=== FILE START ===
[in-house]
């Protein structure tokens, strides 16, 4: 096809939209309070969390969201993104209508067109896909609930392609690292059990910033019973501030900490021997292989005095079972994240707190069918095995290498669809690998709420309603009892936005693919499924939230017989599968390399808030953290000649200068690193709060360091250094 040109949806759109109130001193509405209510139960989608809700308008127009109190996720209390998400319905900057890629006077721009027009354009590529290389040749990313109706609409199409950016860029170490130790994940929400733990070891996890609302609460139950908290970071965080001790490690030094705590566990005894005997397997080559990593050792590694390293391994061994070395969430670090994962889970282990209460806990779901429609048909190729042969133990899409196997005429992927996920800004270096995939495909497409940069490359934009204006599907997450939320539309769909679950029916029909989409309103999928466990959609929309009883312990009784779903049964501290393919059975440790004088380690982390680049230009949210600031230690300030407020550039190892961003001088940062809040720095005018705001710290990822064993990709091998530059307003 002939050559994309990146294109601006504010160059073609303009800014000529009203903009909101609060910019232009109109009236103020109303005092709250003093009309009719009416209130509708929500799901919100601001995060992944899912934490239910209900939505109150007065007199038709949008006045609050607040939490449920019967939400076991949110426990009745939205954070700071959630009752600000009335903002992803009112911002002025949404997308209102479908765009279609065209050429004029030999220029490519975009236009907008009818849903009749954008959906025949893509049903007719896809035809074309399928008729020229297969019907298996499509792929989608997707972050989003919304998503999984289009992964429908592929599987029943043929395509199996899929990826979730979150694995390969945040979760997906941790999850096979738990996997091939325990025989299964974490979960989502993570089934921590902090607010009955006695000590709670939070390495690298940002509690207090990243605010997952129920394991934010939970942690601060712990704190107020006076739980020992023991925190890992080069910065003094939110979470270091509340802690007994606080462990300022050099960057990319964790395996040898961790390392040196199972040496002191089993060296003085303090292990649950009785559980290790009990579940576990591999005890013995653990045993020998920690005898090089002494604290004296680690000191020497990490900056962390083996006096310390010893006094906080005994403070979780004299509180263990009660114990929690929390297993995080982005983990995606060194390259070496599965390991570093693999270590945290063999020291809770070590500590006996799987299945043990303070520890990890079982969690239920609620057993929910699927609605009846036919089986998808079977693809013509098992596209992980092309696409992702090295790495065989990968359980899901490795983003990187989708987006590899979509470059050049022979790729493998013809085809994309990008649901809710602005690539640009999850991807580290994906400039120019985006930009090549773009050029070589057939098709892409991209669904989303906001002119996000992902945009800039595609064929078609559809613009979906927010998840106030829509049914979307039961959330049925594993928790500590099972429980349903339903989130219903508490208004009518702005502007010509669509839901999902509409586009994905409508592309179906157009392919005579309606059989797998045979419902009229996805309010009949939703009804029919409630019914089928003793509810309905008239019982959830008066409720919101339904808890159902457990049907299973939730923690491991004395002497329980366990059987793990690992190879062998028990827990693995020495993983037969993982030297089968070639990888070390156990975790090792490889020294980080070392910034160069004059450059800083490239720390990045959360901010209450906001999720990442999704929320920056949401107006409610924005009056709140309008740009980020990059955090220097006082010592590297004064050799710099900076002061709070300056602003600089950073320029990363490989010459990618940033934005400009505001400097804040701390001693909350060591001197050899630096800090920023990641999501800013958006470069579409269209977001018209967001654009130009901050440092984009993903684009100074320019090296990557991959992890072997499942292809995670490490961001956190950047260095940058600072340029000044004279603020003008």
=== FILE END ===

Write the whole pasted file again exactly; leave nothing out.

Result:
[in-house]
């Protein structure tokens, strides 16, 4: 096809939209309070969390969201993104209508067109896909609930392609690292059990910033019973501030900490021997292989005095079972994240707190069918095995290498669809690998709420309603009892936005693919499924939230017989599968390399808030953290000649200068690193709060360091250094 040109949806759109109130001193509405209510139960989608809700308008127009109190996720209390998400319905900057890629006077721009027009354009590529290389040749990313109706609409199409950016860029170490130790994940929400733990070891996890609302609460139950908290970071965080001790490690030094705590566990005894005997397997080559990593050792590694390293391994061994070395969430670090994962889970282990209460806990779901429609048909190729042969133990899409196997005429992927996920800004270096995939495909497409940069490359934009204006599907997450939320539309769909679950029916029909989409309103999928466990959609929309009883312990009784779903049964501290393919059975440790004088380690982390680049230009949210600031230690300030407020550039190892961003001088940062809040720095005018705001710290990822064993990709091998530059307003 002939050559994309990146294109601006504010160059073609303009800014000529009203903009909101609060910019232009109109009236103020109303005092709250003093009309009719009416209130509708929500799901919100601001995060992944899912934490239910209900939505109150007065007199038709949008006045609050607040939490449920019967939400076991949110426990009745939205954070700071959630009752600000009335903002992803009112911002002025949404997308209102479908765009279609065209050429004029030999220029490519975009236009907008009818849903009749954008959906025949893509049903007719896809035809074309399928008729020229297969019907298996499509792929989608997707972050989003919304998503999984289009992964429908592929599987029943043929395509199996899929990826979730979150694995390969945040979760997906941790999850096979738990996997091939325990025989299964974490979960989502993570089934921590902090607010009955006695000590709670939070390495690298940002509690207090990243605010997952129920394991934010939970942690601060712990704190107020006076739980020992023991925190890992080069910065003094939110979470270091509340802690007994606080462990300022050099960057990319964790395996040898961790390392040196199972040496002191089993060296003085303090292990649950009785559980290790009990579940576990591999005890013995653990045993020998920690005898090089002494604290004296680690000191020497990490900056962390083996006096310390010893006094906080005994403070979780004299509180263990009660114990929690929390297993995080982005983990995606060194390259070496599965390991570093693999270590945290063999020291809770070590500590006996799987299945043990303070520890990890079982969690239920609620057993929910699927609605009846036919089986998808079977693809013509098992596209992980092309696409992702090295790495065989990968359980899901490795983003990187989708987006590899979509470059050049022979790729493998013809085809994309990008649901809710602005690539640009999850991807580290994906400039120019985006930009090549773009050029070589057939098709892409991209669904989303906001002119996000992902945009800039595609064929078609559809613009979906927010998840106030829509049914979307039961959330049925594993928790500590099972429980349903339903989130219903508490208004009518702005502007010509669509839901999902509409586009994905409508592309179906157009392919005579309606059989797998045979419902009229996805309010009949939703009804029919409630019914089928003793509810309905008239019982959830008066409720919101339904808890159902457990049907299973939730923690491991004395002497329980366990059987793990690992190879062998028990827990693995020495993983037969993982030297089968070639990888070390156990975790090792490889020294980080070392910034160069004059450059800083490239720390990045959360901010209450906001999720990442999704929320920056949401107006409610924005009056709140309008740009980020990059955090220097006082010592590297004064050799710099900076002061709070300056602003600089950073320029990363490989010459990618940033934005400009505001400097804040701390001693909350060591001197050899630096800090920023990641999501800013958006470069579409269209977001018209967001654009130009901050440092984009993903684009100074320019090296990557991959992890072997499942292809995670490490961001956190950047260095940058600072340029000044004279603020003008």